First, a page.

Puck’s Rules of Zombie Survival, #21: The only holiday that matters is Z-Day
It’s not that Puck doesn’t see the appeal in familiar rituals and holidays, but all that trying to celebrate them will do is make them remember what they’ve lost, in Puck’s opinion. Independence Day without fireworks, Halloween without candy, and Valentine’s Day without imported roses—why should they torture themselves like that? No, the only day they’ll mark on a calendar is Z-Day, because that’s the only day that matters in what’s left of their world.
“It’s just one day,” Kurt says, after Tina takes a weeping Finn down to visit the two chickens they’ve managed to keep alive these past months in the new farmhouse. “It’s one exception. It would obviously mean a lot to Finny.”
Puck sighs. “Yeah, it’s just one day, Stud, but it’s one day that’s going to highlight everything we don’t have. It’s not like we can pick up a fully cooked ham or a prelit tree or anything like that.”
“Tee and I can cut one of the small trees near the fence line. You and I can go a little farther out, try some of the houses we haven’t gotten to yet,” Kurt says. “They might have ornaments, stockings, maybe even a canned ham or something. Just let us have this Christmas, Butterfly. Nothing says we have to do it again next year.”
“Yeah, right,” Puck says, leveling a dubious look at Kurt. “You know Finny’ll expect it every year, even if you and Tee don’t.”
“Next year we’ll have Z-Day. He wasn’t good with dates even when he was—” Kurt breaks off with a loud sigh. “I’m just saying that I think he’ll be satisfied with some candles and a special dinner next year.”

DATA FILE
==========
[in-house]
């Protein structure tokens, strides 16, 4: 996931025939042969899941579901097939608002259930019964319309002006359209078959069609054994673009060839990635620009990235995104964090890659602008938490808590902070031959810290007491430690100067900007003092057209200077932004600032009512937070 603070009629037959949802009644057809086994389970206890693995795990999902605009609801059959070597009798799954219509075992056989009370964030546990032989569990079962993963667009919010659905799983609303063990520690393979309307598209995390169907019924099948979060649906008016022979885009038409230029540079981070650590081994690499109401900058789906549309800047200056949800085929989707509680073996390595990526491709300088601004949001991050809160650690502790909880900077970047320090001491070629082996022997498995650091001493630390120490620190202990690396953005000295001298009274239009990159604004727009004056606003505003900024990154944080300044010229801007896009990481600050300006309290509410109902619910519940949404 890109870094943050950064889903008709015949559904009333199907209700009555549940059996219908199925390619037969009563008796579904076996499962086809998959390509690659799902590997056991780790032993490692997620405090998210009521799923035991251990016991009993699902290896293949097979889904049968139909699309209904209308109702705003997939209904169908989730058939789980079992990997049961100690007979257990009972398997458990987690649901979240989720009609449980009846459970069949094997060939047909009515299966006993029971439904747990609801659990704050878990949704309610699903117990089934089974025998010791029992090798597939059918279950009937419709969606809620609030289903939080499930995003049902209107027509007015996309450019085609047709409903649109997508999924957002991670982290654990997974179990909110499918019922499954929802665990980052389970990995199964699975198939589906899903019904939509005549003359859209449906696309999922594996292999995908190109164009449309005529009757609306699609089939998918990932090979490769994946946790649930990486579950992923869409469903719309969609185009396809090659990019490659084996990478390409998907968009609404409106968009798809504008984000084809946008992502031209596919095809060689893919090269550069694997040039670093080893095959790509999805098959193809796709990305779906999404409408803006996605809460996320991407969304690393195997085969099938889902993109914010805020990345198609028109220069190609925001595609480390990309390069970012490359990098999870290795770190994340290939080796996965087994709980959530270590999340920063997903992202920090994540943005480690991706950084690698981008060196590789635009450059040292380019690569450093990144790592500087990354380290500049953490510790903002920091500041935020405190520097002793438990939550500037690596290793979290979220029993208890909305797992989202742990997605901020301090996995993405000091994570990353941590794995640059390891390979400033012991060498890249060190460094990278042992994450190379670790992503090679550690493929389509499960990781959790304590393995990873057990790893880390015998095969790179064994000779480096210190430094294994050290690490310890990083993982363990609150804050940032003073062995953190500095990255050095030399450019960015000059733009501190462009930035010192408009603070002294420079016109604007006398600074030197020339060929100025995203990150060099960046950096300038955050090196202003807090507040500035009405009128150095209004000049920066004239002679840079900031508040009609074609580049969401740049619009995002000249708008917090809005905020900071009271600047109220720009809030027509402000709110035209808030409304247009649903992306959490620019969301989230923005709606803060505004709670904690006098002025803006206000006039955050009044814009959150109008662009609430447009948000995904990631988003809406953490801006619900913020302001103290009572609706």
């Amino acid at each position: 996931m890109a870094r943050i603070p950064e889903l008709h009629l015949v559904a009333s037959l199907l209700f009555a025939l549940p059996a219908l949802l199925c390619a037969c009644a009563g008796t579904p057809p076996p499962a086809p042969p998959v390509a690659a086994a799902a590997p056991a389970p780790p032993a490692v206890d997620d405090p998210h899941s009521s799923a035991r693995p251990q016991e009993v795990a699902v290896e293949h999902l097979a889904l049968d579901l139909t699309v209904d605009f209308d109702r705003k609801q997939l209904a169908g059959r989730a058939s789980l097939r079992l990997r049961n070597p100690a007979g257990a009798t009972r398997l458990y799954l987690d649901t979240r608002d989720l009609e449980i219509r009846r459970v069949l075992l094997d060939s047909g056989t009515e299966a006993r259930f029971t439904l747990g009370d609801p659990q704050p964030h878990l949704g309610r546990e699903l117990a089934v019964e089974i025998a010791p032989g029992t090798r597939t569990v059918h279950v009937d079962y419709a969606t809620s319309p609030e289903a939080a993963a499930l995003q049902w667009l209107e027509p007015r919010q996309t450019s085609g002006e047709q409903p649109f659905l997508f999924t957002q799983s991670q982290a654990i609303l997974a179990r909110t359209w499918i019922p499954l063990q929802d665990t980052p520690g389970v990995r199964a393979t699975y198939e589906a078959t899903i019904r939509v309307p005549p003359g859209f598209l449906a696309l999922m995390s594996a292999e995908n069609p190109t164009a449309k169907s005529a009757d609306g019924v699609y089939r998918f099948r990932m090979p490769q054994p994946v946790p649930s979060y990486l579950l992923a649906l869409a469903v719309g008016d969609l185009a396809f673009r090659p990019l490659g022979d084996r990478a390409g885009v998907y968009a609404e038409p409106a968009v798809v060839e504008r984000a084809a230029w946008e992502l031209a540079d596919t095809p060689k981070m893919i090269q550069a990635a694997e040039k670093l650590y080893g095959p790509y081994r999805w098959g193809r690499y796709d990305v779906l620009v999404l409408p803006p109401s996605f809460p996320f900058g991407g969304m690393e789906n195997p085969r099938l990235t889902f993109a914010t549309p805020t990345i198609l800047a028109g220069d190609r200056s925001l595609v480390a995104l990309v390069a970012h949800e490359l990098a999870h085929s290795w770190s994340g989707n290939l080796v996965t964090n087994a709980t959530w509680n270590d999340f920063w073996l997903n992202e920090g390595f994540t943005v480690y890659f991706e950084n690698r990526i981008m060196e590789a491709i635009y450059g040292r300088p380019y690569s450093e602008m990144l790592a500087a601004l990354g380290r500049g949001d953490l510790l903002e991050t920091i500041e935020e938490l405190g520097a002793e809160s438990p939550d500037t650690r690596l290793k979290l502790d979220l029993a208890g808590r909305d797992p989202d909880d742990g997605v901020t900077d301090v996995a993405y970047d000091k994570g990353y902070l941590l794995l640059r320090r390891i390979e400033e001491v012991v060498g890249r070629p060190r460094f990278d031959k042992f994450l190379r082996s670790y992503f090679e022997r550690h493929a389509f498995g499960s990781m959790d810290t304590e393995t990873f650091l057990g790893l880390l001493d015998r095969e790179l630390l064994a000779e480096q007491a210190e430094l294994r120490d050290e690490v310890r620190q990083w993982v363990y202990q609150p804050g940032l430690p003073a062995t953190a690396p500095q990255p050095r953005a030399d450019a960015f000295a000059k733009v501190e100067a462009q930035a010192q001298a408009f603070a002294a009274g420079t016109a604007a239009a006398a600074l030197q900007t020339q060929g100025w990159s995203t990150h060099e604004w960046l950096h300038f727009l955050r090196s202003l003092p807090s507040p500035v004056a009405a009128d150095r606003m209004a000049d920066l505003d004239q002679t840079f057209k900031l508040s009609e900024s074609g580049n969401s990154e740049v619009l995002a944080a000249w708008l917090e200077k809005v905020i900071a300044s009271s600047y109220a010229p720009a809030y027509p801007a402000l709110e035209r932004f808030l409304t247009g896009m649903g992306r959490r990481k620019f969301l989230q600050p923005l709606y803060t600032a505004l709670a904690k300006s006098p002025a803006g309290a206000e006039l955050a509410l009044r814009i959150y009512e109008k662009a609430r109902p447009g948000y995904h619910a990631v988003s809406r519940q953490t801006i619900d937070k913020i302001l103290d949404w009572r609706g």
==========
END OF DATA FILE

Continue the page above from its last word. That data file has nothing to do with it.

Puck frowns, then looks out the window for a few minutes before turning back to Kurt. “I guess we have been putting off a longer run. It’s been at least three weeks since we saw a Zombie around. If we get the ditch around the fence done by Saturday, we could leave Tee here and us go for a run.”
“Tell Finny it’s the only way Santa comes, and he’ll have the ditch done before the day is over,” Kurt says.
“Yeah, probably,” Puck admits. “He never has gotten as excited for any other holiday besides Christmas.”
“And if Christmas is what set him off, maybe indulging him just this first time will let us at least get a few weeks with Missy before the next Finny appearance,” Kurt says. “It’s already too hard to predict what he’s going to do day-to-day. It wouldn’t take much to make him happy.”
Puck grins wryly. “So alternatively we could have Christmas a few times each winter?” he jokes.
“If Christmas calms him down, we can have Christmas in the middle of the summer for all I care,” Kurt says.
Puck sobers and crosses the kitchen, running his hand down Kurt’s arm. “Yeah, I know what you mean.”
“Not enough daylight to make a run today,” Kurt says, catching Puck’s hand in his. “Tee and Finny’ll probably be down with the chickens for a while. We could continue this conversation some place warmer and more horizontal.”
“I like the way you think, Stud,” Puck says, grinning. “I have something on my Christmas list, though.”
“If you say Jergens Natural Glow I’m smothering you in a snow drift.”
Puck laughs and kisses Kurt before responding. “Nope, I’ll skip having a glowing ass. But if we’re making a run, maybe you and me should try to find another Costco.” He smirks at Kurt for a second. “Get you some Jelly Bellies.”
“I was already trying to get you in bed, Butterfly. Don’t have to give me the hard sell,” Kurt says, laughing.
Puck’s smirk comes back, wider than before. “I just feel like you shouldn’t think romance is dead.”
“Oh, no,” Kurt assures. “I’m aware that romance is very much alive, and that it begins and ends with Costco.”